The Brush-tailed Rock-wallaby (Petrogale penicillata) is a critically endangered endemic Australian species. Once common – it was driven to the brink of extinction by European settlers and introduced species.
The Brush-tailed Rock-wallaby weighs 6 – 8 kilograms and stands around 60 cm tall. They have a brown coat with reddish hind legs, the face has a pale stripe on the cheeks, and the tail has the bushy end for which they are named. They exist in rocky outcrops and caves in scattered populations in Queensland, New South Wales and Victoria. The steep rock slopes provide a refuge, from which they can emerge to graze in the surrounding open eucalypt woodland.
The Brush-tailed Rock-wallaby populations are genetically distinct, and divided into three main groups: the northern group comprises Queensland and north-east New South Wales; the central group includes populations in the remainder of New South Wales; and the southern group is made up of the isolated Victorian population. The northern group is estimated to have a total of 10-20,000 individuals, the central group less than 900 animals, and there are only 20 or so individuals remaining in the Victorian population. Due to the genetic differences within the species, supplementing the southern populations with animals from the other two is not advisable, and could hasten the decline of the southern groups.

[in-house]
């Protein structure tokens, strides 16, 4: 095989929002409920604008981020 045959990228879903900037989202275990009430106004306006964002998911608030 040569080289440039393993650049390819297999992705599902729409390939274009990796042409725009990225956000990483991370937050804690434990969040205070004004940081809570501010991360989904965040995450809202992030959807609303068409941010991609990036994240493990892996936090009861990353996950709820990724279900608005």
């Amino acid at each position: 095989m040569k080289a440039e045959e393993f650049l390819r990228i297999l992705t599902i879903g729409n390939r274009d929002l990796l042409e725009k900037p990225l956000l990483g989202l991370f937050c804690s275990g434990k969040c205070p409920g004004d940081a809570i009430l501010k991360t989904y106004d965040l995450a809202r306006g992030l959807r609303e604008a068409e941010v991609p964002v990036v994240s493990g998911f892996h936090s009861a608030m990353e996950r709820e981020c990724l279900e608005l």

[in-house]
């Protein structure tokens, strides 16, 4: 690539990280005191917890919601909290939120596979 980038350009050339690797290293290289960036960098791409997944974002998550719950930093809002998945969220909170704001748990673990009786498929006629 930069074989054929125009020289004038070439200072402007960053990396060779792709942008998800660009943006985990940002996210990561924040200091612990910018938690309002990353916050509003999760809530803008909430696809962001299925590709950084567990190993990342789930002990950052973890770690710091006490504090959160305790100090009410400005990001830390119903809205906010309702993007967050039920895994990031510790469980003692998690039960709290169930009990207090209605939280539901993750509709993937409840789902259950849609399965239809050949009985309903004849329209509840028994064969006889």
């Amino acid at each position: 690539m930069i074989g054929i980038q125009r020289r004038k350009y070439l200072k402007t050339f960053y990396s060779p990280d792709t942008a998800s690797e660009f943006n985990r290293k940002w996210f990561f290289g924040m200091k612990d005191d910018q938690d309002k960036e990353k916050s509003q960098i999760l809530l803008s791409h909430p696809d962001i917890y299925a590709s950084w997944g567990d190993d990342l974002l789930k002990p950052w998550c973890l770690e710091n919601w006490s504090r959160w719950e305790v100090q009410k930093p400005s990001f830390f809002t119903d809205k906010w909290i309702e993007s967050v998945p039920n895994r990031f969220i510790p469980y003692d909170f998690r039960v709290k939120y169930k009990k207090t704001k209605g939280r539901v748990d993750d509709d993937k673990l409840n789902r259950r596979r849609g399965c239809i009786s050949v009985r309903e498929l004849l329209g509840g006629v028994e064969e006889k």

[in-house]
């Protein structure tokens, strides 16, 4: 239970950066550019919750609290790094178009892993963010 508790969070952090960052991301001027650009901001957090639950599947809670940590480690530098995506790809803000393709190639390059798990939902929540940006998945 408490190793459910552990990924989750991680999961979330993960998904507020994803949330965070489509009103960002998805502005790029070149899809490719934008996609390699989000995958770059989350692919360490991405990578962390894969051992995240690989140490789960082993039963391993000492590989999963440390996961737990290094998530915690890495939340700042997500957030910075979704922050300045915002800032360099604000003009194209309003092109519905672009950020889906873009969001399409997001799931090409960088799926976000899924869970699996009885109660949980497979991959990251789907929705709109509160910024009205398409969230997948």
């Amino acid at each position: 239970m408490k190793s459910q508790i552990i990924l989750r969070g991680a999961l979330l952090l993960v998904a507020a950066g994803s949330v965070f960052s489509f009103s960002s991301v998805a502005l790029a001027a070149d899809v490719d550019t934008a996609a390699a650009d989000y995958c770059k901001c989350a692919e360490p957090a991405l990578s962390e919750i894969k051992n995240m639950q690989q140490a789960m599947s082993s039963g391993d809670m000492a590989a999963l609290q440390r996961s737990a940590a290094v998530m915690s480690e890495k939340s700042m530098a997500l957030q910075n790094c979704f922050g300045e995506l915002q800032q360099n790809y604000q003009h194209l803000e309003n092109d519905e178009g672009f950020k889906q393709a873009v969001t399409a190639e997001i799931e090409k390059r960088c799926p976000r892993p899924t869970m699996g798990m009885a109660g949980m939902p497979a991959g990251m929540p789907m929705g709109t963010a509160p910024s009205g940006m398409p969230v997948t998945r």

The decline of the species is attributed to several causes, most directly associated with European settlement. The factors cited include hunting; predation by foxes and feral dogs and cats; competition with goats and rabbits for food and shelter; weed invasion; changes in fire regimes; drought; and disease. Between 1884 and 1914 over half a million Brush-tailed Rock-wallabies were killed – both for their fur and because they were regarded as an agricultural pest.
A recovery program is underway. Populations are monitored and predator control is performed in many areas. Genetic research is vital to the survival of the species – it has already shown the inadvisability of importing animals from other populations to the most threatened Victorian group. Captive breeding programs are underway at Healesville Sanctuary and the Adelaide Zoo. Tragically, the very successful breeding and cross-species fostering programs at Tidbinbilla nature reserve have come to a halt – with 30 of the 35 individuals there recently killed in bushfires. This is a significant setback for the program, as Tidbinbilla had begun introducing some captive bred wallabies to the wild population. A community education program is also underway.
The Brush-tailed Rock-wallaby is listed as "Critically Endangered" in Victoria and "Vulnerable" in Queensland and New South Wales. I have been unable to find any data on the effects of the recent bushfires on the New South Wales and Victorian populations. When facts come to hand I will add them to this writeup.